Professional Footballers Australia (PFA) today announced it would oppose the decision by Football Federation Australia (FFA) to prohibit A-League clubs and players from including transfer buy-out clauses in their A-League player contracts, saying FFA’s move undermines contractual stability in the A-League and threatens to block Australia’s elite young players from pursuing their dreams of one day playing for the world’s best football clubs.
PFA Chief Executive Brendan Schwab today said that the players’ union was very surprised by FFA’s move, which is at odds with the rest of the football world.

“Transfer buy-out clauses are an everyday part of professional football, and expressly permitted under Article 17 of the FIFA Regulations for the Status and Transfer of Players,” Schwab said.  “They encourage clubs and players to sign long term contracts knowing that the player can transfer if an overseas club commits to pay an amount of compensation already agreed between the player and his A-League club.”

The PFA is determined to ensure that young Australian players better plan overseas moves in order to maximise their chances of succeeding at football’s highest levels in Europe.  A transfer buy-out clause is an important mechanism that helps achieve this end by allowing a player to move whilst financially rewarding his club.

According to PFA research, the first overseas move of a young Australian player is nearly always career defining.

“For 80% of players, their first overseas move is to the best ranked club of their career,” Schwab said.  “Further, only one in 12 players last more than one year at a top tier club.  So whilst many players are advised to work their way through Europe, our most successful players have got their first move right and transferred to a club which offers both an outstanding development system and playing opportunities.”

“In nearly all cases, these are the clubs in countries such as England, Holland and Germany which boast FIFA’s Category 1 ranking for player development.”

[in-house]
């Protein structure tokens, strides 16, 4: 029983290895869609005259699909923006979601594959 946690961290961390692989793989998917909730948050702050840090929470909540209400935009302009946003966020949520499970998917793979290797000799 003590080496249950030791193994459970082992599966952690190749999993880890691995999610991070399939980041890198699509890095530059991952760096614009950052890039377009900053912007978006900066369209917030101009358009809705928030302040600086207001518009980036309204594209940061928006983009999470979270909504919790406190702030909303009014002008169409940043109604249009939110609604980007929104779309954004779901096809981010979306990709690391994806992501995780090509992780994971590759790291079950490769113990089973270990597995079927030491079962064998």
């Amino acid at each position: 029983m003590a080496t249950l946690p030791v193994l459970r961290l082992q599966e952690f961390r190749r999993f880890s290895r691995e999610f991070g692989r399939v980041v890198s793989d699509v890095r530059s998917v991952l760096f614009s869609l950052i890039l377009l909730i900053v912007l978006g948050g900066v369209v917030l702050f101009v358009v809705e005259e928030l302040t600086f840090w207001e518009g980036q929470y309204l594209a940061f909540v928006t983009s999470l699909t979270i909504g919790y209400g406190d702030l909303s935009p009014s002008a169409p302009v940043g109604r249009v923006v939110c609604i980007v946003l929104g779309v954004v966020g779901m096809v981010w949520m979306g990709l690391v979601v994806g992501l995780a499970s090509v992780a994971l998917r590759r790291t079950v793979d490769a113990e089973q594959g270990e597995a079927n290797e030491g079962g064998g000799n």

Schwab cited the offer from German giant Borussia Dortmund for Melbourne Victory goalkeeper Mitch Langerak as a possible deal that ticked all the boxes for player development and Australian football.  Melbourne Victory rejected the offer for Mitch, who does not have a transfer buy-out clause in his contract.

The PFA is of the view that FFA’s move to prohibit transfer buy-out clauses breaches both the FIFA Regulations for the Status and Transfer of Players and the A-League Collective Bargaining Agreement (CBA).  Accordingly, the PFA will be advising players and their agents to word buy-out clauses in strict compliance with Article 17.

“Should FFA refuse to register a player contract on this basis, the PFA will consider its options under both FIFA’s regulations and the CBA,” Schwab added.

Article 17 of the FIFA Regulations

According to the official FIFA Commentary on Article 17 of the FIFA Regulations:

“The parties may, however, stipulate in the contract the amount that the player shall pay to the club as compensation in order to unilaterally terminate the contract (a so-called buy-out clause).  The advantage of this clause is that the parties mutually agree on the amount at the very beginning and fix this in the contract.  By paying this amount to the club, the player is entitled to unilaterally terminate the contract…Whenever a player has to pay compensation to his former club, the new club…shall be jointly and severally liable for its payment. (page 47)”

FFA’s New Regulation

“9.1 A player contract between a Club and a Player must:

(f)  not contain any clause which limits the amount a Club can receive or request in relation to the transfer of the Player, including, without limitation, any clause which requires the Club to release or transfer the Player to another club if that club pays the Club a specified minimum transfer fee in respect of the Player…”